NEW YORK: Despite the economic downturn it's more boom than gloom at the planet's largest marketing services conglomerate Omnicom Group, where president/ceo John Wren (pictured) believes market conditions favor good-value acquisitions.

Speaking via conference call to analysts, Wren flaunted his famed caution in matters fiscal: "As many of you know, we've been very conservative [about acquisitions]. I'm still hopeful, though, that we'll start to see pricing come more in line with our stark expectations."

And with a sidelong glance at his more profligate rivals, Wren continued: "One positive side of the economic slowdown is a reduction in the financial buyers interested in our industry.

"Additionally, some of our competitors who have aggressively paid – in our opinion – uneconomic prices for some of their acquisitions have weakened their balance sheets and will be limited going forward in their ability to do acquisitions.

"As a result, we're hopeful that pricing will become more sensible, and we expect that we'll do more deals."

But not, apparently, yet awhile. "We don't have anything teed up that you'll see in the third quarter," Wren admitted.

Meantime, Omnicom continues to deliver shareholder-joy, posting a 12.2% year-on-year increase in profit to $515.6 million (€326.1m; £258.56m) for the first half of 2008, attributing the rise to vigorous organic growth and a robust new-business record.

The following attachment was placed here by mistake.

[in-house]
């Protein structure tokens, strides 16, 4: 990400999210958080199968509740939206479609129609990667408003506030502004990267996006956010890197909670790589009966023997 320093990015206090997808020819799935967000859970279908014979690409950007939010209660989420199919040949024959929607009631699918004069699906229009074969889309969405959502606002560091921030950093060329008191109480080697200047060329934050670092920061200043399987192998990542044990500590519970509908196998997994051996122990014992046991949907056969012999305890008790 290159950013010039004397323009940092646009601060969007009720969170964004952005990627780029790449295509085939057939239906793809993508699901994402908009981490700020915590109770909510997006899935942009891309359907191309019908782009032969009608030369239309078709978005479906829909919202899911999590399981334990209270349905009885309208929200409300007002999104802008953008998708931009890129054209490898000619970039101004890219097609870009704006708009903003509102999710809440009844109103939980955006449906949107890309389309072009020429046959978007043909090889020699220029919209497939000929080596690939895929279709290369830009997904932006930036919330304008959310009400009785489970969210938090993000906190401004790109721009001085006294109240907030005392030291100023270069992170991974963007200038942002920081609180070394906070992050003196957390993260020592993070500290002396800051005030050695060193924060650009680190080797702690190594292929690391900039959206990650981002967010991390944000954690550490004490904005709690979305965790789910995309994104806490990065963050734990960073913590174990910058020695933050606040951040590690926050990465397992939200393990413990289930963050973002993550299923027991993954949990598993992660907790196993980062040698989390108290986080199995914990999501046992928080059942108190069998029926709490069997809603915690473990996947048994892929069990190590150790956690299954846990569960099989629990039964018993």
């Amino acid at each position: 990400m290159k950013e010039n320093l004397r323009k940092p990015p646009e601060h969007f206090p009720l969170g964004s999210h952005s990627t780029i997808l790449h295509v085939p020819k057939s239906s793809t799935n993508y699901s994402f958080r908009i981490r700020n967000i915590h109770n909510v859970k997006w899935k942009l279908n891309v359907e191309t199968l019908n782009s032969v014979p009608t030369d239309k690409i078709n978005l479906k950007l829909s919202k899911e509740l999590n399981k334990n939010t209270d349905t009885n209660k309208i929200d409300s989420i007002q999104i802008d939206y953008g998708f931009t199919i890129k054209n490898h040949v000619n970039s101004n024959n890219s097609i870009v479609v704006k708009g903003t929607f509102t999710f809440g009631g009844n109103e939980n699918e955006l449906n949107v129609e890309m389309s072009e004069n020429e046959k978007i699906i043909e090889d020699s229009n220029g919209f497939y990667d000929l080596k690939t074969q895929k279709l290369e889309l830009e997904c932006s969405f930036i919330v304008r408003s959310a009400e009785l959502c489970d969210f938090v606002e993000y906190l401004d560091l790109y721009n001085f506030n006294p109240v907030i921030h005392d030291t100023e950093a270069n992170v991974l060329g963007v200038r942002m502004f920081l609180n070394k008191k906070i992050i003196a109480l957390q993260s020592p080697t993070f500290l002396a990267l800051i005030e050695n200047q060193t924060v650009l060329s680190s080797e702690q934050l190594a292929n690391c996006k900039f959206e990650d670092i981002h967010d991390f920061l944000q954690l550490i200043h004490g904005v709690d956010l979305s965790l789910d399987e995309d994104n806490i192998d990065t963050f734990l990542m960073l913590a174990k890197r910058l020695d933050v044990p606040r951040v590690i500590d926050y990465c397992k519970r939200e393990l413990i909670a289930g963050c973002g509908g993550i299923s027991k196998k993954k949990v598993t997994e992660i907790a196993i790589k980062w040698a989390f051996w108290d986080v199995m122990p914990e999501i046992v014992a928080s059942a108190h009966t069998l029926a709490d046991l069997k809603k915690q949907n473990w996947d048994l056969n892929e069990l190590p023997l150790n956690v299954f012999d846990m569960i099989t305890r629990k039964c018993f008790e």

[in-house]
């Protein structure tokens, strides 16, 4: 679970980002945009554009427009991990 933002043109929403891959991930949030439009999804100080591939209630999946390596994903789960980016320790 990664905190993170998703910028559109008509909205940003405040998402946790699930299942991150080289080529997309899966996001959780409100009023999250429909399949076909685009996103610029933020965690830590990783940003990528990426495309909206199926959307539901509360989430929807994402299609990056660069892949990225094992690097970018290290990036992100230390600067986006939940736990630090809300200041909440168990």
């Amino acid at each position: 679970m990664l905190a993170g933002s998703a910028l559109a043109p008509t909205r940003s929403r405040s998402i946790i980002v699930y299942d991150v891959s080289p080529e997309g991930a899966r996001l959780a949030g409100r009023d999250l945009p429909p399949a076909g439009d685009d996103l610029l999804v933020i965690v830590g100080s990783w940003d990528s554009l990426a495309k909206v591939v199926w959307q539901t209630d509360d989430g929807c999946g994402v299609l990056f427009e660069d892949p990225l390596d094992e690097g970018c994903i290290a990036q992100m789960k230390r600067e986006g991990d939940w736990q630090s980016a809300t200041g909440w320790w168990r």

In Q2 net income rose 11% to $307m, while worldwide revenues in that period grew 11.2% year-on-year to $3.5 billion. The biggest revenue contribution was delivered by the CRM category.

Countering torpid growth in Italy, the UK and Spain, the BRIC nations and the Middle East continued to increase their contribution to Omnicom's coffers.

Stateside revenue growth defied "the difficult operating environment for many of our clients," but Wren played down the impact of recently departed accounts like AT&T and Dell Computer.

Numbers were conspicuous by their absence, however, when it came to forecasting the year's second half. Wren remained  cautious, noting that the automotive sector and financial-services categories are likely to present an ongoing challenge.

Data sourced from; additional content by WARC staff